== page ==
The RiverStone Board of Health (City County Board of Health) has adopted regulations that control where people can use e-cigarettes and restricts smoking within 20 feet of any doorway or window of a public building or a private building that offers public access.

The Clean Indoor Air Act Rule #7 goes into effect on March 1.
Based on Montana’s Clean Indoor Air Act (CIAA), the Health Board says the rule will further protect the public from effects of secondhand smoke and vapors. It also prohibits smoking tobacco and devices inside buildings with public access.
A public hearing held in June in Billings stirred considerable controversy among the owners of vaping (e-cigarette) shops, and the owners of restaurants, casinos and bars.
The rule adds to the restrictions of the Montana CIAA, which prohibits smoking in enclosed public spaces. It also imposes upon private citizens, ie. the property owners and their managers, the responsibility to post signs, a “duty” to warn violators and an obligation to file complaints.
While it is an encroachment on private property rights, a press release from the board said, the new rule “recognizes that the rights of nonsmokers to breathe clean air has priority over the desire to smoke or use electronic nicotine delivery systems.”
As the county’s public health governing body, The RiverStone Board of Health sets public health policy for Yellowstone County. At their June public hearing most of the testimony opposed the proposed regulations which originally called for a 30 foot space around public entrances, windows or ventilation openings.
The press release announced that the board made their decision in mid-December, stating that the rule “further protects the public from the harmful effects of secondhand smoke.”
Objections to the regulations were raised during the June public hearing by business owners who were resisting being held accountable for the actions of other people and for conduct by passers-by, often outside their property boundaries. Others worried it was enough to push them out of business because it prohibits their customers from trying out their products.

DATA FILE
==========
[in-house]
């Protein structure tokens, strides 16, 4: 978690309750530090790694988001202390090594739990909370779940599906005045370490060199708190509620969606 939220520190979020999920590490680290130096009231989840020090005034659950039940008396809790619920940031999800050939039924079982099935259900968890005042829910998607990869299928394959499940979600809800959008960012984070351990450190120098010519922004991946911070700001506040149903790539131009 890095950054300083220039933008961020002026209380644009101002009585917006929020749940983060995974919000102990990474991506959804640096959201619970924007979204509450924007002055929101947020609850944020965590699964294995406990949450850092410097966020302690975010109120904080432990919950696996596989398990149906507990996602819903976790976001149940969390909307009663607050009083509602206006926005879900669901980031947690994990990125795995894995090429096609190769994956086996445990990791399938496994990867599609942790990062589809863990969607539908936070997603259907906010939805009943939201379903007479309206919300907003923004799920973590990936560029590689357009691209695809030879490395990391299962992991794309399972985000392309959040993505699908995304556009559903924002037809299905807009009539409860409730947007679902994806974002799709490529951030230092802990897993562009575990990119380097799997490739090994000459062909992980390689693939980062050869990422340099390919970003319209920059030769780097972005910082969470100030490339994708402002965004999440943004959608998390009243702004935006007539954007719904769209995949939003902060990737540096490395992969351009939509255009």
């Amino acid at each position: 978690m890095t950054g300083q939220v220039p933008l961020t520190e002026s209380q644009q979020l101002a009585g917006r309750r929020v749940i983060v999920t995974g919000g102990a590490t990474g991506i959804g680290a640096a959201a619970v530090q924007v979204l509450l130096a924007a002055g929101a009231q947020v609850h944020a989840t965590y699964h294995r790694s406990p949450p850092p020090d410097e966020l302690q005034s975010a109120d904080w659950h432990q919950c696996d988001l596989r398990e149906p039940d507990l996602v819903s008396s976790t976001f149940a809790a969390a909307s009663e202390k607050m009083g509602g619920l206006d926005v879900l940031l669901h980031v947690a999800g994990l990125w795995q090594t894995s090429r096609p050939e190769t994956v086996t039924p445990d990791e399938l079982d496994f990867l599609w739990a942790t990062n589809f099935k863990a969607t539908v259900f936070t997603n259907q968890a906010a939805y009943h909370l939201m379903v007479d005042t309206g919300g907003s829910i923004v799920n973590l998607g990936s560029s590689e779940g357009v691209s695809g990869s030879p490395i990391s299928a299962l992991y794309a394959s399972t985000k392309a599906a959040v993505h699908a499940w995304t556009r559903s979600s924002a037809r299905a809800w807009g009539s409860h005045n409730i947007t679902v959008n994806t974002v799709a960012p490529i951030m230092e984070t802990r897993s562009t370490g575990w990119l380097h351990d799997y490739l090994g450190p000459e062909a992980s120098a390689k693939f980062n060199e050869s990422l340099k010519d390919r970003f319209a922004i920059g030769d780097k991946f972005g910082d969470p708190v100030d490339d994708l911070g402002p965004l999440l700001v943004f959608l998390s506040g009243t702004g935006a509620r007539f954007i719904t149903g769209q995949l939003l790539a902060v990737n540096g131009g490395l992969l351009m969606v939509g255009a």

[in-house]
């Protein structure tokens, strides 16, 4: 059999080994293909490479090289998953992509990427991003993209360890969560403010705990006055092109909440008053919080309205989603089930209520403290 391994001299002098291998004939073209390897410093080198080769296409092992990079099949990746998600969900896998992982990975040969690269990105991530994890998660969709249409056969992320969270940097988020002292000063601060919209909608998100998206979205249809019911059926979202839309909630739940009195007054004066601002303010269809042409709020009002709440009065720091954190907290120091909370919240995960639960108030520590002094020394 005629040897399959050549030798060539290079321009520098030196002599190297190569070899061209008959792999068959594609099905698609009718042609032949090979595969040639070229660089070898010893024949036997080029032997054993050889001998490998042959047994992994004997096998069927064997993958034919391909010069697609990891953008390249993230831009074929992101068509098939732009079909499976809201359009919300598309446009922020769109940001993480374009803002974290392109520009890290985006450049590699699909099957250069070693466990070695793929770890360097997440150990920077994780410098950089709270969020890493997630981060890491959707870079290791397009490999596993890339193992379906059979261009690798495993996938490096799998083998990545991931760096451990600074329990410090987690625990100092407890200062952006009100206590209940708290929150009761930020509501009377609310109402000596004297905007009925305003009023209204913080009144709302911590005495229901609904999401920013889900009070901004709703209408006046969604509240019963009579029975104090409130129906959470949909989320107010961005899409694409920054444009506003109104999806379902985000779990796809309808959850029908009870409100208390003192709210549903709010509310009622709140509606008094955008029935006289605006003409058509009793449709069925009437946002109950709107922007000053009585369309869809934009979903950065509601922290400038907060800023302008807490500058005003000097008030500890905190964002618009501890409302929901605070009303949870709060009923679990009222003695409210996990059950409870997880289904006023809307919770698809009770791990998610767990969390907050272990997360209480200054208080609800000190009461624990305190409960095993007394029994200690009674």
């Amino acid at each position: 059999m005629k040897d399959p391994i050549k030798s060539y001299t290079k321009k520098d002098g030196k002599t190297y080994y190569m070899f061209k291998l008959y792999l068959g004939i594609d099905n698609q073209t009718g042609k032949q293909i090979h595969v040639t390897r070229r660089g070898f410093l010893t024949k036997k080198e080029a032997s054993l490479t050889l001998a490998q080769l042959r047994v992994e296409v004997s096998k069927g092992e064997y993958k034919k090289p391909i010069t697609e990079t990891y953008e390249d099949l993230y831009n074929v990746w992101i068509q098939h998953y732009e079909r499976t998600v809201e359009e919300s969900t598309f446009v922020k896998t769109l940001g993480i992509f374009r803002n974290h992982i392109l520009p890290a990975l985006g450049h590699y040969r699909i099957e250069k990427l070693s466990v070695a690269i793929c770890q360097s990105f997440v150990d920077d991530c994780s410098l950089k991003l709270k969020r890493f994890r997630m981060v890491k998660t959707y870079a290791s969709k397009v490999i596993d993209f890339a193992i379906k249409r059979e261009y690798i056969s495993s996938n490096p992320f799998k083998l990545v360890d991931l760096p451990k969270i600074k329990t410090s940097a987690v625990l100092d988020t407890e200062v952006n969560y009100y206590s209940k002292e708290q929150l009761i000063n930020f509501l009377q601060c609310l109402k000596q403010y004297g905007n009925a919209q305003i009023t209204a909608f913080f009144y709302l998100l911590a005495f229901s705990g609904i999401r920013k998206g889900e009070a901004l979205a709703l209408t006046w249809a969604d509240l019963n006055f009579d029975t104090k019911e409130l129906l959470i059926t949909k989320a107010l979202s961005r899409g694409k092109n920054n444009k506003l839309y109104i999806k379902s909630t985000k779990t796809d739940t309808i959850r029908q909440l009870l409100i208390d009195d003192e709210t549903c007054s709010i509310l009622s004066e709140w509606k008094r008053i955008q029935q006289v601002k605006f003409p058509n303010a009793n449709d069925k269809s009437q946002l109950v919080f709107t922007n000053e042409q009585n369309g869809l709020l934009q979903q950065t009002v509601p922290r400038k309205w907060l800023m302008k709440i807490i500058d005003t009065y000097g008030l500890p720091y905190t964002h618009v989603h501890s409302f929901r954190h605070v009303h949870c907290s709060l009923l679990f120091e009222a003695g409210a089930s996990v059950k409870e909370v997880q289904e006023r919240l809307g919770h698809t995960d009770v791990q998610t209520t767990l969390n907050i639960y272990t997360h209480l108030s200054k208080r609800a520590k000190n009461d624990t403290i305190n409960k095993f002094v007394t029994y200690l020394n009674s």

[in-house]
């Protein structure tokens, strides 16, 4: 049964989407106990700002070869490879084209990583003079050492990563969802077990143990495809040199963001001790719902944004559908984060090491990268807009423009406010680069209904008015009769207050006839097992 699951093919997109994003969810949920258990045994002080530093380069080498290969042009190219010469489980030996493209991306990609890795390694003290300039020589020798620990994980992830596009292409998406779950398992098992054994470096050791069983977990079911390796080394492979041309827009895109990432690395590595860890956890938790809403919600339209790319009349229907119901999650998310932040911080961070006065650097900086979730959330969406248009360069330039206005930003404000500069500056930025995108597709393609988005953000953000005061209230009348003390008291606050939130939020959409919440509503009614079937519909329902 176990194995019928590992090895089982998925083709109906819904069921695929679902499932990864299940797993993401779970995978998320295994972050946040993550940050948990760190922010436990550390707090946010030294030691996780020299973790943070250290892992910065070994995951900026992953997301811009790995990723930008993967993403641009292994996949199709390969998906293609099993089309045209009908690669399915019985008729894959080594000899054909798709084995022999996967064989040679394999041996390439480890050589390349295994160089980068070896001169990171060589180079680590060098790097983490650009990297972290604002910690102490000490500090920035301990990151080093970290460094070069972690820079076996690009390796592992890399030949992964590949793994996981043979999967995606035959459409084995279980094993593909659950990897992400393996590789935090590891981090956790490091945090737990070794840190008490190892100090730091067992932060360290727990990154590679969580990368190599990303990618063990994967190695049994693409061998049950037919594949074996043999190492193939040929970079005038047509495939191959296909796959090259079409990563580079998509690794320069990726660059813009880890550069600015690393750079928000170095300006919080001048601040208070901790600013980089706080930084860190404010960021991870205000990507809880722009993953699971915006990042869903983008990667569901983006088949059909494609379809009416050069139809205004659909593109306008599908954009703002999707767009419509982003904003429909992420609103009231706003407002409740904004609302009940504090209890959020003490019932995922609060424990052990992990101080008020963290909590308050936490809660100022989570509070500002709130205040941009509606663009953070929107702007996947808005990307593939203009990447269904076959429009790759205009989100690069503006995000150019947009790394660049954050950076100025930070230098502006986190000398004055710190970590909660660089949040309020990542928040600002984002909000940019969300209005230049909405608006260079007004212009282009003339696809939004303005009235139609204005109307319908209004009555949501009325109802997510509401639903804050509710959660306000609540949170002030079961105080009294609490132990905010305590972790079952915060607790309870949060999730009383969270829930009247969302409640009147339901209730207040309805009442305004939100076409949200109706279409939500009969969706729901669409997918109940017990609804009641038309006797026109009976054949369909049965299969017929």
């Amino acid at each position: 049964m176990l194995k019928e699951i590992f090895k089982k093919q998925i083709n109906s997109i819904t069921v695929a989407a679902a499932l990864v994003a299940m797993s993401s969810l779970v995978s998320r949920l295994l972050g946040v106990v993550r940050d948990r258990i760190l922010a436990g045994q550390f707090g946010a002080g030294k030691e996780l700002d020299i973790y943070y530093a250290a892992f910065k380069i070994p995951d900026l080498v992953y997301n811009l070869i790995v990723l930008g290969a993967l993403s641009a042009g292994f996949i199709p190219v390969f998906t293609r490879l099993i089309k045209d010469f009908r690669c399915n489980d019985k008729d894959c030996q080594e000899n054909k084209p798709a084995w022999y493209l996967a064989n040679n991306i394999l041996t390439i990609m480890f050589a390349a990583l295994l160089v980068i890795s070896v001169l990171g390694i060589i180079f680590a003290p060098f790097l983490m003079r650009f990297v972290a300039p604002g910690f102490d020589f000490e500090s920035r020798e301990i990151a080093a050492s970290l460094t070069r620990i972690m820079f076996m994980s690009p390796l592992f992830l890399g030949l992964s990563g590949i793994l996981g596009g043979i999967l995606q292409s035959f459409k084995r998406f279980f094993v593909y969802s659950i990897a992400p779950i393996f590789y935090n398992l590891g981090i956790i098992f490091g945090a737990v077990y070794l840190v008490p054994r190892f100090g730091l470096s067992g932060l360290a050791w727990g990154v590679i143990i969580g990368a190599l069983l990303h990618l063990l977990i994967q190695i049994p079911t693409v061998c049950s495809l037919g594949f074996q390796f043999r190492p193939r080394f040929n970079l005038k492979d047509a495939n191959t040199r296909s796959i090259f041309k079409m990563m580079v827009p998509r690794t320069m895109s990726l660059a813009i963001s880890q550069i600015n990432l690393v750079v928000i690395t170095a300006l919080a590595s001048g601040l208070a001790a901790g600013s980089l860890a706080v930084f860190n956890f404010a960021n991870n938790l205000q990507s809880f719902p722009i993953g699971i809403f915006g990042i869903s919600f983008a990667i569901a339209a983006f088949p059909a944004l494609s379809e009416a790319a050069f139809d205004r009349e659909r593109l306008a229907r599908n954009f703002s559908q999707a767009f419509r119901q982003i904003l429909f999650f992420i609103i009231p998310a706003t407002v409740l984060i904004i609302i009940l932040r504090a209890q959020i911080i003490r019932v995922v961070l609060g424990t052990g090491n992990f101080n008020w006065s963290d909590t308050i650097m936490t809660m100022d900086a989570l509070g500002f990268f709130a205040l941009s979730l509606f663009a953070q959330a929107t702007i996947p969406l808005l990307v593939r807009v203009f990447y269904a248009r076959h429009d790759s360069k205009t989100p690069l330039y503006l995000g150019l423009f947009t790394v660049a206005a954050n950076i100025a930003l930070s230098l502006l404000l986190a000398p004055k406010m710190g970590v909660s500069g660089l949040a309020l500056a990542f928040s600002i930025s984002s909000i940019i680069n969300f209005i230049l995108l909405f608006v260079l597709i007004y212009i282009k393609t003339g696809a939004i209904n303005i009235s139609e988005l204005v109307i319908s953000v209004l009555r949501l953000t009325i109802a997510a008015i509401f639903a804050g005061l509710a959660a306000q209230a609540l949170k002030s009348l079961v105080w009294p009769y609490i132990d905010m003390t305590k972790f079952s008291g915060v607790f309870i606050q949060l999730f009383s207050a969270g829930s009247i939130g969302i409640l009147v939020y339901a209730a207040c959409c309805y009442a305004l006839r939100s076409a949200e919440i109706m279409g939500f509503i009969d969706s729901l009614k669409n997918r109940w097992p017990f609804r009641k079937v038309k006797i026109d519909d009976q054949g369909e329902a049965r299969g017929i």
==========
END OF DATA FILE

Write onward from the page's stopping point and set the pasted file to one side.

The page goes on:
John Iverson, representing the Montana Tavern Association, said in June, “This rule is about making smoking so inconvenient it becomes de facto prohibition. They cannot do it anywhere. That is not right.”
Iverson reminded that when the state legislature imposed the CIAA there was an agreement with the Tavern Owners Association in return for their support, that that would be the extent of regulations against smoking. The implementation of that regulation dealt a devastating blow to many small businesses throughout Montana, and some did not survive the loss of business they suffered.
But said the press release over the 13 years since the law was imposed, “… Montanans have grown accustomed to smoking outdoors.”
Owners of businesses that sell e-cigarettes, such as Randy Coulter of uBlaze Vapor said the regulations make selling and demonstrating their products impossible. They have a right to conduct business and pursue a livelihood involving a legal product, he said. Coulter said that customers going into such businesses have an expectation of encountering such vapors and that the regulations basically prohibit the functioning of those businesses.
A number of residents stepped forward in support of the rule citing situations in which they believe that the public exposure to the second hand smoke and vapors pose hazards to health. One woman said she didn’t like that every time she goes to Walmart she has to walk through an entrance that smells of smoke.
The new rule requires that privately held businesses post clearly visible signs at all public entrances. If they fail to do so they are not in compliance with the new law.  The new window-cling signs, supplied by the county, RiverStone Health, indicate no smoking or use of e-cigarettes is allowed indoors and that people cannot smoke or use electronic nicotine delivery systems within 20 feet of a public building or a private building with public access. Business owners and their managers are also obligated with the duty to warn persons who violate the Rule, and to file a complaint against the people who violate the rule.
Rule #7 only applies in Yellowstone County, however, the Board is following actions in 13 other states and 710 local jurisdictions across the United States in prohibiting indoor use of electronic nicotine delivery systems, states the press release. Six other Montana counties already restrict vaping and on March 1, Lake County public health officials will also prohibit indoor vaping.
Police enforcement of the new Rule is triggered by complaints and penalties include warnings, reprimands or fines.